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Mary Palliser was an artist from a distinguished Irish family who was well known during the Victorian era. A painting of her came to be part of the Provincial Archives of Saskatchewan collection some time ago and has recently returned to its home country of Ireland. Its acquisition and return home comes with an interesting history that includes a love story.
Mary was the sister of Captain John Palliser, an Irish geographer and explorer who helped map Canada in the 1850s. One of the many places John Palliser visited was a creek system in central Canada in 1857. He called it Wascana (derived from its Cree name, Oskana). With the arrival of the Canadian Pacific Railway in 1882, the area was renamed Regina.
In 1871, acclaimed Irish artist and later director of the National Gallery of London, Sir Frederic William Burton, painted a portrait of Mary Palliser. His work is known for its often dramatic and romantic themes.
The portrait of Mary Palliser is no exception to Burton's theatrical style: While little is known about their relationship, it is rumoured the two were in love and the portrait was possibly an engagement gift. A clue can be seen in the painting—a ring on Mary's finger.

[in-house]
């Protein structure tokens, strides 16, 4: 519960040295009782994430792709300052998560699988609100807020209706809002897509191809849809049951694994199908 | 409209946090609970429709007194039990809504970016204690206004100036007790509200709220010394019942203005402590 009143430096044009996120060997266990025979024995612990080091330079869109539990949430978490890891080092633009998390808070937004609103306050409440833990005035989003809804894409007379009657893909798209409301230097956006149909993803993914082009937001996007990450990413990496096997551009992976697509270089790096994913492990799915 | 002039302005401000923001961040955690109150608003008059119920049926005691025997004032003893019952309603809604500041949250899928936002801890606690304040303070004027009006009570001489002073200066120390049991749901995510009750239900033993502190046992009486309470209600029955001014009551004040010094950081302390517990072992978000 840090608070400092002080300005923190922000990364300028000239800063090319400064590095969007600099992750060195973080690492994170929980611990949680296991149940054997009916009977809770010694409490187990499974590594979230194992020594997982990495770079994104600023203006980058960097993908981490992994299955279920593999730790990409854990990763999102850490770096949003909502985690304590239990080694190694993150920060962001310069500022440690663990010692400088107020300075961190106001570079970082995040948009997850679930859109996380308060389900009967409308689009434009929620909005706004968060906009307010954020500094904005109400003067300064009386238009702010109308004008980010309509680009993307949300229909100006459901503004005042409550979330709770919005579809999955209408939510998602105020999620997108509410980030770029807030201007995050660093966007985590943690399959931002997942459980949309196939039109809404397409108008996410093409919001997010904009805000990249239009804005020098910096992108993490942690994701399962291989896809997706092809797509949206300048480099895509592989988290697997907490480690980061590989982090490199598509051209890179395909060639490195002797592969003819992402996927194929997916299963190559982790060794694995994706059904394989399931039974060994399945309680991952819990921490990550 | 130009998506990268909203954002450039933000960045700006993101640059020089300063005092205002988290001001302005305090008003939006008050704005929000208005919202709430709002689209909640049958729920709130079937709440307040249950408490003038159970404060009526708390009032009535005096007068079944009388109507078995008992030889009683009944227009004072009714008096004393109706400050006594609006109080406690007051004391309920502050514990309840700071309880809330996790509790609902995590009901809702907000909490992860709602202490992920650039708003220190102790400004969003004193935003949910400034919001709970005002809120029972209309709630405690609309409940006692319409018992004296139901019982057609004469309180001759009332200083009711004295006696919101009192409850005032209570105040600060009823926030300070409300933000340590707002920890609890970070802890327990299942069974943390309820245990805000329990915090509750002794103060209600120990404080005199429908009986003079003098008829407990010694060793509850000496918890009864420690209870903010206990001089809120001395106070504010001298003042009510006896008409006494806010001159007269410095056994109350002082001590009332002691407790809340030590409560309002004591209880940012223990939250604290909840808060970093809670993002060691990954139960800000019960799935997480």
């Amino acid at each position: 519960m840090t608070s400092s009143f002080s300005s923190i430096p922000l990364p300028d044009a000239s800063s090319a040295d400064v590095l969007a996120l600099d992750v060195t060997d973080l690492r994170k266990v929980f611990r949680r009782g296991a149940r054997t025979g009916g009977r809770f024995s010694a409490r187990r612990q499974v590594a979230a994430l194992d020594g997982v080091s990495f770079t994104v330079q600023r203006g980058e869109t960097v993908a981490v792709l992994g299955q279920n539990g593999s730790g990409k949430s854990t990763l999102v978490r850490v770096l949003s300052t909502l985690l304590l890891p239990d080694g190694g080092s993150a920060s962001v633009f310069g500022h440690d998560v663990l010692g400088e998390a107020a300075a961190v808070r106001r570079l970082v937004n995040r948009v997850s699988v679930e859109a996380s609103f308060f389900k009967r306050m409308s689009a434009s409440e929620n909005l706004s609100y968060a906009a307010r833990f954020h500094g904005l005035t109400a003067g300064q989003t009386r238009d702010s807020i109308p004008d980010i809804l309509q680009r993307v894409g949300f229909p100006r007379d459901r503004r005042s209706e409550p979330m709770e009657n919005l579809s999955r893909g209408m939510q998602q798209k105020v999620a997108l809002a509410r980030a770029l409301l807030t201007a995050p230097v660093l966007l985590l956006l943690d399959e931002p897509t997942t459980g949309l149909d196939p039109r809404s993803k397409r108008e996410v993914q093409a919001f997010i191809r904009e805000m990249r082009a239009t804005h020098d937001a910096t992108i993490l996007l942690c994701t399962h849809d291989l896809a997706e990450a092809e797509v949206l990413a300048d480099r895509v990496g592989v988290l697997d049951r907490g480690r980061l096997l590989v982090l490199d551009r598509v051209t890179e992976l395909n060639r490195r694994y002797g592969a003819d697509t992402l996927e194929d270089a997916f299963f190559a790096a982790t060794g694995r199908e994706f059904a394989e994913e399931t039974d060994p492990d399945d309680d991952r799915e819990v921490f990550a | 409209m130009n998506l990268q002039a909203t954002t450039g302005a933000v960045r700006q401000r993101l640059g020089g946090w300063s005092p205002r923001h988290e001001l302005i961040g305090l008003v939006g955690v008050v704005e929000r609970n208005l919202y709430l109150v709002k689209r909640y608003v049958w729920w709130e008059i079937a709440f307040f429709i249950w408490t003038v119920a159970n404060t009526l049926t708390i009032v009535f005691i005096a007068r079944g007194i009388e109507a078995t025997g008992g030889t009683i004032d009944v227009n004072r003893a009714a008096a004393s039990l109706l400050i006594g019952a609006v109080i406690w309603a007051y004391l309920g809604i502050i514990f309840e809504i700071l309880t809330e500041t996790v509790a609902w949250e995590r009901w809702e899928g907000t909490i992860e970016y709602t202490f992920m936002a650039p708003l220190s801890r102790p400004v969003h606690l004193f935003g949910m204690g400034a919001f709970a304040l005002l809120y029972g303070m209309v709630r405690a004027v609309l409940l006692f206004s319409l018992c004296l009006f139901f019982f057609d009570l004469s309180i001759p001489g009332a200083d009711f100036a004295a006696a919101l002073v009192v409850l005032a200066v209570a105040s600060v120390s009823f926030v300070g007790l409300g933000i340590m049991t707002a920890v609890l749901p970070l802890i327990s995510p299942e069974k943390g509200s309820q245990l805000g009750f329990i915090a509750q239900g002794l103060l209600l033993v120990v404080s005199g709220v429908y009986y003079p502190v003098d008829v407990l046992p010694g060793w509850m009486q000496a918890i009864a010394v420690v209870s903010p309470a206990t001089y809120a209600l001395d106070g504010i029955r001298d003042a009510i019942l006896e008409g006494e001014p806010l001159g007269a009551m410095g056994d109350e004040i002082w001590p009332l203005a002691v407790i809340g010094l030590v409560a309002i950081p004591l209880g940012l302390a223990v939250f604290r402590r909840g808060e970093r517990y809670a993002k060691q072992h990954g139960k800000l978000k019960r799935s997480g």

How the portrait came to be in Saskatchewan is a bit of a mystery, but it was left to the Archives' collection by someone related to a friend of the Palliser family, who commissioned the portrait.
Historian Irene Spry conducted extensive research on the Palliser expedition and traced surviving family correspondence for her book The Palliser Expedition (Toronto, 1963). She also wrote about it for the introduction and editing of the Champlain Society's The Papers of the Palliser Expedition, 1857-1860 (Toronto, 1968). During this research, Spry met Enid E. Lenox-Conyngham while searching for Palliser family connections and artifacts.
This led to the discovery of the magnificent painting.
It was Spry who convinced Lenox-Conyngham to send the portrait to the Archives for safekeeping in 1994. The Palliser portrait had not been viewed publicly since it was loaned by Gerald Lenox-Conyngham for a 1900 memorial exhibition of Burton's works, until the Archives loaned it to the National Gallery of Ireland for the 2017 Frederic William Burton: For the Love of Art exhibition.
Now, that portrait is home again on a long-term loan to the Waterford Art Gallery in Waterford, Ireland. While Mary Palliser died young and her relationship with Frederick William Burton is shrouded in mystery, the portrait stands as an artifact from another era and represents a small part of Saskatchewan's long-standing connection to Irish history.
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